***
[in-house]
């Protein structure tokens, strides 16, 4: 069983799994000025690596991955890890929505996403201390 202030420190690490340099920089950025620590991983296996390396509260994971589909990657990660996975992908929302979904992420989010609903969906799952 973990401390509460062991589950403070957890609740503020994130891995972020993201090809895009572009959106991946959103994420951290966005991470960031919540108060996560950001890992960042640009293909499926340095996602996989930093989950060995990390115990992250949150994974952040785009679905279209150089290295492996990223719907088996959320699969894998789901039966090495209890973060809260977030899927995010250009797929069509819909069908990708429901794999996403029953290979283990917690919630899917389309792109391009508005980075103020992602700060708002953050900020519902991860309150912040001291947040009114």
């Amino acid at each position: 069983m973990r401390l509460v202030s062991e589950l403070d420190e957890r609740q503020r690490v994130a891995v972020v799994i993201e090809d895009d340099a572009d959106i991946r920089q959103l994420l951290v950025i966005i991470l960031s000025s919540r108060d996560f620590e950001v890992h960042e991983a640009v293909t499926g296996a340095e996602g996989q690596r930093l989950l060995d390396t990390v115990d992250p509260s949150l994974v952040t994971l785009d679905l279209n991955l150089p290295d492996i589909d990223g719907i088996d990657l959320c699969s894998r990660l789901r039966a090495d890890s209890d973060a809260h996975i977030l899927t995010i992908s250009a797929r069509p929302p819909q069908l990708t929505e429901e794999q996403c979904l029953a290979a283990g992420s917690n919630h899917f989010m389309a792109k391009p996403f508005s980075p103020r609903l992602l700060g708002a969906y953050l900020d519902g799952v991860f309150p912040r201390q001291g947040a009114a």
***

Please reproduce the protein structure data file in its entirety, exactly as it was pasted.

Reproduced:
[in-house]
């Protein structure tokens, strides 16, 4: 069983799994000025690596991955890890929505996403201390 202030420190690490340099920089950025620590991983296996390396509260994971589909990657990660996975992908929302979904992420989010609903969906799952 973990401390509460062991589950403070957890609740503020994130891995972020993201090809895009572009959106991946959103994420951290966005991470960031919540108060996560950001890992960042640009293909499926340095996602996989930093989950060995990390115990992250949150994974952040785009679905279209150089290295492996990223719907088996959320699969894998789901039966090495209890973060809260977030899927995010250009797929069509819909069908990708429901794999996403029953290979283990917690919630899917389309792109391009508005980075103020992602700060708002953050900020519902991860309150912040001291947040009114």
């Amino acid at each position: 069983m973990r401390l509460v202030s062991e589950l403070d420190e957890r609740q503020r690490v994130a891995v972020v799994i993201e090809d895009d340099a572009d959106i991946r920089q959103l994420l951290v950025i966005i991470l960031s000025s919540r108060d996560f620590e950001v890992h960042e991983a640009v293909t499926g296996a340095e996602g996989q690596r930093l989950l060995d390396t990390v115990d992250p509260s949150l994974v952040t994971l785009d679905l279209n991955l150089p290295d492996i589909d990223g719907i088996d990657l959320c699969s894998r990660l789901r039966a090495d890890s209890d973060a809260h996975i977030l899927t995010i992908s250009a797929r069509p929302p819909q069908l990708t929505e429901e794999q996403c979904l029953a290979a283990g992420s917690n919630h899917f989010m389309a792109k391009p996403f508005s980075p103020r609903l992602l700060g708002a969906y953050l900020d519902g799952v991860f309150p912040r201390q001291g947040a009114a």